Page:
The term vintage is quite vague and people understand the time frame differently. Some consider 20 years old vintage, others require at least 50. I don’t know how old cards you have, but in my experience, cards from the last decades of 20th century usually travel well. Older cards might be softer and smaller just like @S_Tuulia said, and might be better to send in an envelope.
Personally, I love vintage cards. You stated many good points why they are so nice to send and receive. Don’t feel discouraged to continue, you are not alone! There are also some activities specializing in vintage cards such as Vintage RR.
it really depends on how you specify a “vintage” card. If you want to swap vintage cards there’s the Vintage Postcard tag and the Vintage RR on the forum. There it is specified very clearly what these cards are: a real vintage (= antique) card is older than 1960, a retro card originates from 1961-1990.
Young people often don’t like the old stuff - they can’t relate to it. And that’s okay. Everybody has his own preferences that should be accepted. Why disappoint them? I personally don’t like to receive anything military and religious and I ask people to accept that. I would never send a retro or vintage card to anyone who hasn’t stated that in his/her profile. It’s too specific and not common interest.
Some retro cards especially from the 70s/80s can be really ugly, I dislike them myself, but many young people think they are actually vintage.
I got some older cards through the official Postcrossing site and none of them was a “real” antique card but 70s trash which is very disappointing.
About the price: Vintage cards can be quite cheap, but most of them aren’t very nice and are not interesting for collectors.
I recommend to check out the Vintage RR I’m hosting. Here you can find lots of vintage and retro groups and a bunch of very nice people who actually love antique postcards.
I was really interested to read your post. I’m a relative newbie on Postcrossing but have also been amazed to see such little interest in " Vintage " cards.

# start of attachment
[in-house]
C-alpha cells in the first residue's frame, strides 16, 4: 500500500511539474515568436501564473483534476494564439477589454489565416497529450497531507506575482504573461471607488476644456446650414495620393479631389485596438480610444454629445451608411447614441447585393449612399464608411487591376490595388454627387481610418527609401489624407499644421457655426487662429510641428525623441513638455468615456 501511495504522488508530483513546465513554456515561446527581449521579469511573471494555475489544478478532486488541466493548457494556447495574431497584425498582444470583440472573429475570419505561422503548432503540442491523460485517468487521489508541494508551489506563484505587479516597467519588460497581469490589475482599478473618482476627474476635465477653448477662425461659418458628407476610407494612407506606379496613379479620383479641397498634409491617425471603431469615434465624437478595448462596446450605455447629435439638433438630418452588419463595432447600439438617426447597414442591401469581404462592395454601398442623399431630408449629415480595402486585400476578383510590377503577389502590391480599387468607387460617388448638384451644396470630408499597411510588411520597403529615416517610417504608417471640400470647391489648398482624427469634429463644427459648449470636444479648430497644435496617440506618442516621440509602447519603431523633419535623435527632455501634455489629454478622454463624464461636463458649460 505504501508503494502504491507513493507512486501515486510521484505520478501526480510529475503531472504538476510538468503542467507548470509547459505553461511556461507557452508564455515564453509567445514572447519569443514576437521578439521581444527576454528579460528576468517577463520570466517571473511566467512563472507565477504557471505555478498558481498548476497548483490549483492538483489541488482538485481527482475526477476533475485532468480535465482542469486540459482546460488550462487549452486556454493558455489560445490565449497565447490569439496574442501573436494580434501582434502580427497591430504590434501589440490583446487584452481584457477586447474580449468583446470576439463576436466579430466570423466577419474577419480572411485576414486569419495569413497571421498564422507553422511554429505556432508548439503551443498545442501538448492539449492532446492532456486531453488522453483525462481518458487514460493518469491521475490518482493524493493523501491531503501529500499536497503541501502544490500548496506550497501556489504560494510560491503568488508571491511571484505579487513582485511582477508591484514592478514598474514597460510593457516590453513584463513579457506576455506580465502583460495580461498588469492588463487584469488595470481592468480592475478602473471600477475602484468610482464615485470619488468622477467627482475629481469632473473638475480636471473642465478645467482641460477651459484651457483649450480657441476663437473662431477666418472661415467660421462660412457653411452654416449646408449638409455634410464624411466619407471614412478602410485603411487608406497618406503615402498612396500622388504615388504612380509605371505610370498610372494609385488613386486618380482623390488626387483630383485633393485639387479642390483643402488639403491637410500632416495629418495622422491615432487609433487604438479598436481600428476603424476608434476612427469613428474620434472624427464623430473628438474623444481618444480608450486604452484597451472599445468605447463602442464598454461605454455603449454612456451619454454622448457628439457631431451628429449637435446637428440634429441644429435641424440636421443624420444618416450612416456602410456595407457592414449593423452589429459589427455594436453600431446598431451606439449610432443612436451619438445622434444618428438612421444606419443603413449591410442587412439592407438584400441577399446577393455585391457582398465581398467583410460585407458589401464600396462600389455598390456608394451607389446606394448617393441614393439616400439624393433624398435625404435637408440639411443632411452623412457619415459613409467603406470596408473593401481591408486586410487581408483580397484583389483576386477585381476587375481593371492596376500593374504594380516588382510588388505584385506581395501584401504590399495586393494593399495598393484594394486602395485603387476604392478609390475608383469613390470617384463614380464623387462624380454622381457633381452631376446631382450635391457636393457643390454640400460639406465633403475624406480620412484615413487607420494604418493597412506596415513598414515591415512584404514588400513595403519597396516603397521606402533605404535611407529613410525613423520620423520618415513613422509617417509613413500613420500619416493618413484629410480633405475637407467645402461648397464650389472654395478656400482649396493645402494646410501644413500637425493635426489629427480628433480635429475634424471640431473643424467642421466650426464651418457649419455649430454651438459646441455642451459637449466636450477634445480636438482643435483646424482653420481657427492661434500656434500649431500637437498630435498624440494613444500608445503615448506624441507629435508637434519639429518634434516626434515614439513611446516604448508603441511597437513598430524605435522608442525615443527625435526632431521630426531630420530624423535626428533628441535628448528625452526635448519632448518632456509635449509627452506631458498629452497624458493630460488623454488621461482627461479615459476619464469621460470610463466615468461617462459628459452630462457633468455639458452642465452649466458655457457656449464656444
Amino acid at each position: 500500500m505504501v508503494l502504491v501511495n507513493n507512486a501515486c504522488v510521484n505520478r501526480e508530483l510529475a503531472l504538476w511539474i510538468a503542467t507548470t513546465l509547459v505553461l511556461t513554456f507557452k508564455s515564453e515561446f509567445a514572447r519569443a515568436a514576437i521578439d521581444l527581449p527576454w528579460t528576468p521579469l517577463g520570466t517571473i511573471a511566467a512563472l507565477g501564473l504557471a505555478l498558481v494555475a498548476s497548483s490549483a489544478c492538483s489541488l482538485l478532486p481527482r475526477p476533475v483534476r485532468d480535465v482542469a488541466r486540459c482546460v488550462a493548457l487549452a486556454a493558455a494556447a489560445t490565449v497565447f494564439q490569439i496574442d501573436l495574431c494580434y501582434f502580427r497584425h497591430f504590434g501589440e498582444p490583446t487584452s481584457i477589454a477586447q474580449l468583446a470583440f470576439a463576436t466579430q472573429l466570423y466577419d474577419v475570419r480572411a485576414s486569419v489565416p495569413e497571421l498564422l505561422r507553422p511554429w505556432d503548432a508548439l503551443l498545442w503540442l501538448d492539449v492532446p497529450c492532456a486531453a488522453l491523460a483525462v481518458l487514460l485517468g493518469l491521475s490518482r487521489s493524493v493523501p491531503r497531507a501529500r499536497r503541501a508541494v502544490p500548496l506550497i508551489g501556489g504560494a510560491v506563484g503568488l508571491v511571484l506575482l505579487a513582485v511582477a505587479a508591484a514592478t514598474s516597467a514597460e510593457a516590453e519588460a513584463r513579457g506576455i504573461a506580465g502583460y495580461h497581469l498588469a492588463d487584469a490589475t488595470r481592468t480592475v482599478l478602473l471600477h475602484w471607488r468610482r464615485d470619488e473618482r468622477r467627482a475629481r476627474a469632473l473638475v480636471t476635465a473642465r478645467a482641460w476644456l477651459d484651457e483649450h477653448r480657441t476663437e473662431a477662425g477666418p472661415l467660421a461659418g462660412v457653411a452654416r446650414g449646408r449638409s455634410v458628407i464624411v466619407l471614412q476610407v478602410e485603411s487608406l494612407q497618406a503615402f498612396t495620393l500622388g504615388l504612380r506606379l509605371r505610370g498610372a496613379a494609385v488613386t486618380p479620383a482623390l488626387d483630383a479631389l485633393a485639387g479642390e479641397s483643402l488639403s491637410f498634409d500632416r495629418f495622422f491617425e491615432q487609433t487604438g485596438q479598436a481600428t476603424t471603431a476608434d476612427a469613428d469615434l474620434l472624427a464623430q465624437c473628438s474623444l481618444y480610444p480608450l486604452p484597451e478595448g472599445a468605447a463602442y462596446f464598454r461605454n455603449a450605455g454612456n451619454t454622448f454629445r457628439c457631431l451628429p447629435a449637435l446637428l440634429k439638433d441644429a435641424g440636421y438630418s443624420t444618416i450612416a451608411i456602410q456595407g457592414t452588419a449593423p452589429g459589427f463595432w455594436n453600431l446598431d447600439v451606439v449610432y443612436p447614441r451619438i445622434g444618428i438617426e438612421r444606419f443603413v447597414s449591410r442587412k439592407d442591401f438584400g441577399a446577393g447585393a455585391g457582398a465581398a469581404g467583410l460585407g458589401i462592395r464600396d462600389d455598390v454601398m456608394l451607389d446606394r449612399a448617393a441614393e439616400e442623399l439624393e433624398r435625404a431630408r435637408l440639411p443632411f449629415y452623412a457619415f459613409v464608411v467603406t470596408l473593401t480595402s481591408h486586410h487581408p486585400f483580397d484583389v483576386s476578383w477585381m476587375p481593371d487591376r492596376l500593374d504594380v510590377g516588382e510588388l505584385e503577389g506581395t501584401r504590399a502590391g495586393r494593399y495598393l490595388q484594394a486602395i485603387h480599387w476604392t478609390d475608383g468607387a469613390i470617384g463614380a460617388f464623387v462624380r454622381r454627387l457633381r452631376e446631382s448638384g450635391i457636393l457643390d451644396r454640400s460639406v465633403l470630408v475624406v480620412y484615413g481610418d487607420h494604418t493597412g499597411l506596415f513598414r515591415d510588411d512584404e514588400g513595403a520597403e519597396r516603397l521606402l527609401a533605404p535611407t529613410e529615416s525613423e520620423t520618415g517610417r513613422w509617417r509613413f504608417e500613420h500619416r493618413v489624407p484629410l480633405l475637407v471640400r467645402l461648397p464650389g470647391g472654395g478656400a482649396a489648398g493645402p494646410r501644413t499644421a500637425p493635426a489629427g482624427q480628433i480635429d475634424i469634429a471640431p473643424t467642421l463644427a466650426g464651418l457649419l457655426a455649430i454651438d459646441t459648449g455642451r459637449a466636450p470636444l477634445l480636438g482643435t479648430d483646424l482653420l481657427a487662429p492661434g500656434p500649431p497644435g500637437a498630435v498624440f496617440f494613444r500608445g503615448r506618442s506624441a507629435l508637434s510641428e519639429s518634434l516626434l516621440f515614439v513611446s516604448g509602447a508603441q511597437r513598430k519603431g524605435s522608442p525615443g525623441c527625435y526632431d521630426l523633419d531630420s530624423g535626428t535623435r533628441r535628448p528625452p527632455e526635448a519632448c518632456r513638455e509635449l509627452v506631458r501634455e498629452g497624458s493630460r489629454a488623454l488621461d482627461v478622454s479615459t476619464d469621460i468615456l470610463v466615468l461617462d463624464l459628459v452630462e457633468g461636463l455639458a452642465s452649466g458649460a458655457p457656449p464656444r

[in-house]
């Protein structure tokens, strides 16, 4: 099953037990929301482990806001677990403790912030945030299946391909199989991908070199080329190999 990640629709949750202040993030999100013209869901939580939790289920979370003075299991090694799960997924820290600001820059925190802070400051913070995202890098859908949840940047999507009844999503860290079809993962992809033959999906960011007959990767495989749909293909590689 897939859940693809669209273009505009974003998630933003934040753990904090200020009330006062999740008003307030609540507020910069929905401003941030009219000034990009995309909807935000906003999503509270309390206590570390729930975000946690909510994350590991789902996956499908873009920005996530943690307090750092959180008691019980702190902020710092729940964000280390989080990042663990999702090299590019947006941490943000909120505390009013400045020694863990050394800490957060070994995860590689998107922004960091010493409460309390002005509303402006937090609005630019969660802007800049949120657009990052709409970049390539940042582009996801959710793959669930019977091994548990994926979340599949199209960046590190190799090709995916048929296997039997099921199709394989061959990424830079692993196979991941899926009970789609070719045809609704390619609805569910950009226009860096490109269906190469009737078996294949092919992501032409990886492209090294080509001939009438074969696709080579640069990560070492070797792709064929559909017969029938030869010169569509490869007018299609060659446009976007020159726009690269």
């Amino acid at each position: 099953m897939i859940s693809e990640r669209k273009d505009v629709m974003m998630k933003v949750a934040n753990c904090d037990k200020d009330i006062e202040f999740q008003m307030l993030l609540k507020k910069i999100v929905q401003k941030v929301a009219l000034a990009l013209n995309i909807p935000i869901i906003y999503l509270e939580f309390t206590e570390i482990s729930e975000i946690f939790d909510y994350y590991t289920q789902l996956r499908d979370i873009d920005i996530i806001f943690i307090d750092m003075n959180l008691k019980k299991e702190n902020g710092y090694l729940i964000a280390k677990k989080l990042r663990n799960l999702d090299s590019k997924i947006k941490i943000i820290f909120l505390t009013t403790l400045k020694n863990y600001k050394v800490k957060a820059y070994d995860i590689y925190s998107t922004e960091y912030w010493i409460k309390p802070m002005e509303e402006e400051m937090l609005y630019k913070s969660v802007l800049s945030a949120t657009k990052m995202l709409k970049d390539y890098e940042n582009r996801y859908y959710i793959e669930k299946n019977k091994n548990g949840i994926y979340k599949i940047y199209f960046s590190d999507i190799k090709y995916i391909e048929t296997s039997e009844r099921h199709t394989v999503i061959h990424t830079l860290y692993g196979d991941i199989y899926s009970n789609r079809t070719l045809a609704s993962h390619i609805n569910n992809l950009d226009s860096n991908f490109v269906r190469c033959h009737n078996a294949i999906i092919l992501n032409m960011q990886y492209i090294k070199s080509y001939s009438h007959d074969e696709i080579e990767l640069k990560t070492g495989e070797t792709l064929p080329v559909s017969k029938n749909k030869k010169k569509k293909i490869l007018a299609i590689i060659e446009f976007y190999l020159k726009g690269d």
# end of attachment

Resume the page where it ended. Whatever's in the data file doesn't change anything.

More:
Of course, one person’s idea of vintage is not the same as the next. I came into "deltiology " by way of Philately as I was buying in postcards with Philatelic collections and after a few years of putting them out at £20 a box ( around 200 ) started to become far more interested and intrigued when I discovered that many actually ticked all the boxes for me. I became more interested in certain subjects and countries, the Postal history,events of the past celebrated , the artists and photographers, the designs, the intriguing messages and printing methods , the sheer quirky nature of some and so much else. As a result I have learnt a huge amount much of which I would not have learnt from modern Postcards and built up collections in specialist areas to such an extent over many years that the collection has become vast.
There are definitions as to what constitutes old and grading systems for condition, I would define vintage to me as the kind of cards issued pre and during the Golden period 1902 to 1918 ish and use “old” as anything else. There are collectors of many types and subjects, some more popular than others, some really obscure and these can broadly be defined as either Topographical or by Subject.
I haven’t sent any vintage cards yet but may do if someone’s profile suggests they enjoy these cards and would probably send enclosed in a plastic wallet and envelope to protect them as they tend not to travel well in this age of increased postal automation.
Here in the Uk, there are specialist Postcard and Ephemera Fairs to obtain cards and you can still pick up superb cards for a song if you go to the right places and do the leg work.
Of course, there are many " Ugly " cards but surprisingly for some these ugly cards are often collected by aficionados if the subject ticks the box! I’m not that interested in 70’s views of concrete shopping malls but plenty of folks are ! I have even bought damaged cards on occasion for the design if I cannot source the same in fine condition. When you look at the postal routes some vintage cards took across the world it is always a surprise they got there at all !